So here I am, trying to plan my teaching for next week and wondering what’s going to happen between now and the end of term. Here at Maynooth University lectures finish on 17th December, five weeks from now. I’m just about on schedule to cover everything I’m supposed to, so I’m not worried about that.

What I am worried about is that Covid-19 cases are continuing to climb. The latest 7-day rolling average of new cases is over 3900 per day and the increasing trend show no sign of slowing down. It will reach the 5000 mark in a week or two. Some daily figures have already passed that milestone. The death rate is still relatively low – 74 Covid-19 related deaths were recorded in the last week – but is edging up; over a hundred people with Covid-19 are being treated in ICU as of today.

The Irish Government seems to have no intention of introducing effective countermeasures and is instead just advising people to cut down the amount of socializing they do. I don’t think that will work. It seems very clear to me that the Government lost the room many weeks ago by frequently implying that the Covid-19 pandemic was over. They then caved in to the hospitality industry by allowing nightclubs to open. It is no doubt in such places that the virus is spreading. The Government keep stating that they are concerned but do nothing, blinking at the onrushing disaster like rabbits caught in the headlights of an approaching car.

Case numbers on campus at Maynooth remain fairly low, though the latest figure (69) is almost double last week’s figure (35). Students in my classes continue to wear face coverings and observe the other protocols and all the signs are that lecture halls and labs are pretty safe environments but we have no say in what happens off campus. As well as being concerned for the health of students and staff, I have particular worries about my Department. We’ve been short-staffed since the start of term and simply have no spare effort to provide cover for lectures or tutorials if anyone becomes sick.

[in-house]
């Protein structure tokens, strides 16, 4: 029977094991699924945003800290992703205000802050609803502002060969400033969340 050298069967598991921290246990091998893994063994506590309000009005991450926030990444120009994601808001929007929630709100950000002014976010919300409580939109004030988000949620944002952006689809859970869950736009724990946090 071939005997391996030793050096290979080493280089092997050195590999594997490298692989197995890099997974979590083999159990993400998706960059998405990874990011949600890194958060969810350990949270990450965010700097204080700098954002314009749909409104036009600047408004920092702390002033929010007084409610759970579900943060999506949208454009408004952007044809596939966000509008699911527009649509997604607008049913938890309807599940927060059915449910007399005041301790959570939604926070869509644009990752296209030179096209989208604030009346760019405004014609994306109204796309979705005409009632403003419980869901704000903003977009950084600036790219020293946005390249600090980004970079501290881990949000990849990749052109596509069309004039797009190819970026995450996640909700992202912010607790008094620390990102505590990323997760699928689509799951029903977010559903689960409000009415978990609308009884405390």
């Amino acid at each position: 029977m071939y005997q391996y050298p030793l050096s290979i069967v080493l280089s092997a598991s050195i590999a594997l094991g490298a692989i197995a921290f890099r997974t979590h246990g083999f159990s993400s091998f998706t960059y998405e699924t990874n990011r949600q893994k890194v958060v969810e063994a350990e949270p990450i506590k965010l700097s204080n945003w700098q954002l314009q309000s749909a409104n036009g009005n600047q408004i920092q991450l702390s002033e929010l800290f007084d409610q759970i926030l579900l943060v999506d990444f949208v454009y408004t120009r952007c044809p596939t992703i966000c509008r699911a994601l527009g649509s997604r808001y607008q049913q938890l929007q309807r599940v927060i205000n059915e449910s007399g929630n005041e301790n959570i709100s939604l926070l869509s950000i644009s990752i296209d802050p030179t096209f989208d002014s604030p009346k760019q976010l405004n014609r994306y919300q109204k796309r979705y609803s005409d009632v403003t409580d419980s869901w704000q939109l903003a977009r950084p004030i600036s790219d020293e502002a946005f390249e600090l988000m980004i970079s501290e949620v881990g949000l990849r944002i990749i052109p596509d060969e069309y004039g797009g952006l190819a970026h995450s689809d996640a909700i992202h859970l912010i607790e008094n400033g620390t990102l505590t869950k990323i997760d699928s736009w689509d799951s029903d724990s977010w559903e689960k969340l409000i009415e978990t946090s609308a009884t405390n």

The Irish Health Service is under extreme pressure and the delivery of booster shots is being rolled out very slowly. I had my second Pfizer dose in June so should get a third shot in December but it is not clear that I will. I’m not going anywhere at Christmas anyway so that’s not a big deal but I’m worried by the broader picture. A cartoon in a recent issue of Private Eye is very apt:

Might we have to switch our lectures back online again before Christmas? Might our examinations be online again in January? Who knows. We’ll just have to wait and see but I think the blackboard in my study might be back in use very soon.

That Was The Masterclass That Was

Posted in Education, Maynooth, The Universe and Stuff with tags , , , on November 12, 2021 by telescoper

This morning we did the Astrophysics and Cosmology Masterclass advertised here. I think it went quite well. Apparently we had over sixty schools registered – at least one in every County – about a 1,000 schoolkids altogether. Certainly there were lots and lots of questions, which is a good sign!

Here is a screen grab of part of the event. I didn’t realize my camera was a bit wonky!

In case anyone is interested here are the slides I used for my part of the talk:

I’ll post a recording of the whole event when it becomes available. Here is the recording of the workshop:

I had to leave before the end to go to a vector calculus lecture that was interrupted by the arrival of the Power Rangers, but that’s a different story…